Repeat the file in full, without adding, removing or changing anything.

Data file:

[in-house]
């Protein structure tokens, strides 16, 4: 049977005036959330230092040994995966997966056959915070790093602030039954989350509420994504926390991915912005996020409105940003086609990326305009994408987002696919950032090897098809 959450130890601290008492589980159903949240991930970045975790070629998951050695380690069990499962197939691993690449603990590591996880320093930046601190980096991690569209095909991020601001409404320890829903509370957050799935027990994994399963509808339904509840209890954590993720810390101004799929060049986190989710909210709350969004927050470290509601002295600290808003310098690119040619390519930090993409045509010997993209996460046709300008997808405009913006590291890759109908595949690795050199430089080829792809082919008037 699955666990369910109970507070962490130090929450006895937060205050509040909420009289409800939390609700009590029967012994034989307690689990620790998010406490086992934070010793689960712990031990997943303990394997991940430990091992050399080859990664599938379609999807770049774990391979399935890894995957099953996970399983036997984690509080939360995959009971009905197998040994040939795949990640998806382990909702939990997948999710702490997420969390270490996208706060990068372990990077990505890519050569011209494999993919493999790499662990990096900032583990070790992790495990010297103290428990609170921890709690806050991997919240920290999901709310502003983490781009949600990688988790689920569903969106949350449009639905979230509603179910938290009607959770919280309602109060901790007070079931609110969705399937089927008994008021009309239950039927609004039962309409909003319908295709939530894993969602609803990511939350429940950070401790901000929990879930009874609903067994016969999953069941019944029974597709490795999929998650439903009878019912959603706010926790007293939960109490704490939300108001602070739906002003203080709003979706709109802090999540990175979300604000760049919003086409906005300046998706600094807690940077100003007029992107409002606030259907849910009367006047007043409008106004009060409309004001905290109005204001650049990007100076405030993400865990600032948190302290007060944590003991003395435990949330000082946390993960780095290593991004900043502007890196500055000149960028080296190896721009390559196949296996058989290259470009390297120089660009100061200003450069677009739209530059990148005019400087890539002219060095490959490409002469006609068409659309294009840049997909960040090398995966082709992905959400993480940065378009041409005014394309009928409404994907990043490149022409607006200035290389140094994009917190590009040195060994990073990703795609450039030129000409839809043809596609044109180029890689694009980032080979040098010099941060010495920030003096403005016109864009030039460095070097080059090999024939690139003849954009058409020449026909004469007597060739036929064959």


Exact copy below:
[in-house]
């Protein structure tokens, strides 16, 4: 049977005036959330230092040994995966997966056959915070790093602030039954989350509420994504926390991915912005996020409105940003086609990326305009994408987002696919950032090897098809 959450130890601290008492589980159903949240991930970045975790070629998951050695380690069990499962197939691993690449603990590591996880320093930046601190980096991690569209095909991020601001409404320890829903509370957050799935027990994994399963509808339904509840209890954590993720810390101004799929060049986190989710909210709350969004927050470290509601002295600290808003310098690119040619390519930090993409045509010997993209996460046709300008997808405009913006590291890759109908595949690795050199430089080829792809082919008037 699955666990369910109970507070962490130090929450006895937060205050509040909420009289409800939390609700009590029967012994034989307690689990620790998010406490086992934070010793689960712990031990997943303990394997991940430990091992050399080859990664599938379609999807770049774990391979399935890894995957099953996970399983036997984690509080939360995959009971009905197998040994040939795949990640998806382990909702939990997948999710702490997420969390270490996208706060990068372990990077990505890519050569011209494999993919493999790499662990990096900032583990070790992790495990010297103290428990609170921890709690806050991997919240920290999901709310502003983490781009949600990688988790689920569903969106949350449009639905979230509603179910938290009607959770919280309602109060901790007070079931609110969705399937089927008994008021009309239950039927609004039962309409909003319908295709939530894993969602609803990511939350429940950070401790901000929990879930009874609903067994016969999953069941019944029974597709490795999929998650439903009878019912959603706010926790007293939960109490704490939300108001602070739906002003203080709003979706709109802090999540990175979300604000760049919003086409906005300046998706600094807690940077100003007029992107409002606030259907849910009367006047007043409008106004009060409309004001905290109005204001650049990007100076405030993400865990600032948190302290007060944590003991003395435990949330000082946390993960780095290593991004900043502007890196500055000149960028080296190896721009390559196949296996058989290259470009390297120089660009100061200003450069677009739209530059990148005019400087890539002219060095490959490409002469006609068409659309294009840049997909960040090398995966082709992905959400993480940065378009041409005014394309009928409404994907990043490149022409607006200035290389140094994009917190590009040195060994990073990703795609450039030129000409839809043809596609044109180029890689694009980032080979040098010099941060010495920030003096403005016109864009030039460095070097080059090999024939690139003849954009058409020449026909004469007597060739036929064959």